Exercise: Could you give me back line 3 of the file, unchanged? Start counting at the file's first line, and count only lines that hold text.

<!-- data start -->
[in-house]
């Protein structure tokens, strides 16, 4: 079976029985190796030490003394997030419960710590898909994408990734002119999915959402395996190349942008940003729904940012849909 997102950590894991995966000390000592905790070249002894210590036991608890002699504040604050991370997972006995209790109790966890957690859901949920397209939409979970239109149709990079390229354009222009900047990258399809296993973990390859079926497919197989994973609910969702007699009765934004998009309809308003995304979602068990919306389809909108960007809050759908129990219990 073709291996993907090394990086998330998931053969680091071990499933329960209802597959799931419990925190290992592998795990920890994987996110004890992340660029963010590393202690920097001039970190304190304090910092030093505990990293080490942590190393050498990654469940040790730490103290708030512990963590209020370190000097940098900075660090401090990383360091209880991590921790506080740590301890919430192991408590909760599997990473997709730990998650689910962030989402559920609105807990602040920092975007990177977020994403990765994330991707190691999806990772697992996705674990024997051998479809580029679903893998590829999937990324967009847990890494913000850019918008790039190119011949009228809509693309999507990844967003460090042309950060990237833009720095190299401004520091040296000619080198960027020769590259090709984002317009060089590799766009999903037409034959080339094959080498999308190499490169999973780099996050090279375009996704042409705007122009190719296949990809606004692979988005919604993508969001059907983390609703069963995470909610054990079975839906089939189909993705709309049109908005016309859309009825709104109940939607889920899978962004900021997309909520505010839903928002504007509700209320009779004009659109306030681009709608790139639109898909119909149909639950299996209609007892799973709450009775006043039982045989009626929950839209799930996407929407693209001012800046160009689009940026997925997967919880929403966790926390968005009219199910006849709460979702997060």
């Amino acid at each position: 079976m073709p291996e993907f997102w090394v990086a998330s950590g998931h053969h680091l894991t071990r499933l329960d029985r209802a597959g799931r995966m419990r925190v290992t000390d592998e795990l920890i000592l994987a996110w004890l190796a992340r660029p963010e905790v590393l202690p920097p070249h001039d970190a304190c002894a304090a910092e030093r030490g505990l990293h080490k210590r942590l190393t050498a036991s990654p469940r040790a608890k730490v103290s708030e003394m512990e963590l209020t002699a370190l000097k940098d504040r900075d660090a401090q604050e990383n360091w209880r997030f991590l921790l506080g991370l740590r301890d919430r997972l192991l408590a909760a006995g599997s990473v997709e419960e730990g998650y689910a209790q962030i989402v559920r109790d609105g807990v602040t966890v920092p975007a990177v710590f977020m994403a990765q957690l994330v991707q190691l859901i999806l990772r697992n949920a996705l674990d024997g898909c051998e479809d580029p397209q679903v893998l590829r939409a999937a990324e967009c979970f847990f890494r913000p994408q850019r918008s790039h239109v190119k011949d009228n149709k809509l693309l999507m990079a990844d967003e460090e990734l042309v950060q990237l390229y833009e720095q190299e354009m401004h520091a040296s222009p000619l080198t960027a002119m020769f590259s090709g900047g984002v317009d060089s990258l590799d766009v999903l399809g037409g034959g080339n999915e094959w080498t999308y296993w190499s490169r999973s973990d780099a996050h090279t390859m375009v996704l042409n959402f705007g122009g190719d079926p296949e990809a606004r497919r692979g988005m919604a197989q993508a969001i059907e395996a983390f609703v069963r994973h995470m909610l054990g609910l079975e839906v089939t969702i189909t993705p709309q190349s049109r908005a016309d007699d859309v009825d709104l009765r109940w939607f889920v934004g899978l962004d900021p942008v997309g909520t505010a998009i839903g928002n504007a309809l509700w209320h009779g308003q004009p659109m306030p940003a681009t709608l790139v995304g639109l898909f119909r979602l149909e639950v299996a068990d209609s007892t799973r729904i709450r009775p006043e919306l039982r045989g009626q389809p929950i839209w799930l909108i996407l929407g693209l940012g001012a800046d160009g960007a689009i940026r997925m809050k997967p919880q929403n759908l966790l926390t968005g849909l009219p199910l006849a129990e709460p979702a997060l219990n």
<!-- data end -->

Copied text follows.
């Amino acid at each position: 079976m073709p291996e993907f997102w090394v990086a998330s950590g998931h053969h680091l894991t071990r499933l329960d029985r209802a597959g799931r995966m419990r925190v290992t000390d592998e795990l920890i000592l994987a996110w004890l190796a992340r660029p963010e905790v590393l202690p920097p070249h001039d970190a304190c002894a304090a910092e030093r030490g505990l990293h080490k210590r942590l190393t050498a036991s990654p469940r040790a608890k730490v103290s708030e003394m512990e963590l209020t002699a370190l000097k940098d504040r900075d660090a401090q604050e990383n360091w209880r997030f991590l921790l506080g991370l740590r301890d919430r997972l192991l408590a909760a006995g599997s990473v997709e419960e730990g998650y689910a209790q962030i989402v559920r109790d609105g807990v602040t966890v920092p975007a990177v710590f977020m994403a990765q957690l994330v991707q190691l859901i999806l990772r697992n949920a996705l674990d024997g898909c051998e479809d580029p397209q679903v893998l590829r939409a999937a990324e967009c979970f847990f890494r913000p994408q850019r918008s790039h239109v190119k011949d009228n149709k809509l693309l999507m990079a990844d967003e460090e990734l042309v950060q990237l390229y833009e720095q190299e354009m401004h520091a040296s222009p000619l080198t960027a002119m020769f590259s090709g900047g984002v317009d060089s990258l590799d766009v999903l399809g037409g034959g080339n999915e094959w080498t999308y296993w190499s490169r999973s973990d780099a996050h090279t390859m375009v996704l042409n959402f705007g122009g190719d079926p296949e990809a606004r497919r692979g988005m919604a197989q993508a969001i059907e395996a983390f609703v069963r994973h995470m909610l054990g609910l079975e839906v089939t969702i189909t993705p709309q190349s049109r908005a016309d007699d859309v009825d709104l009765r109940w939607f889920v934004g899978l962004d900021p942008v997309g909520t505010a998009i839903g928002n504007a309809l509700w209320h009779g308003q004009p659109m306030p940003a681009t709608l790139v995304g639109l898909f119909r979602l149909e639950v299996a068990d209609s007892t799973r729904i709450r009775p006043e919306l039982r045989g009626q389809p929950i839209w799930l909108i996407l929407g693209l940012g001012a800046d160009g960007a689009i940026r997925m809050k997967p919880q929403n759908l966790l926390t968005g849909l009219p199910l006849a129990e709460p979702a997060l219990n």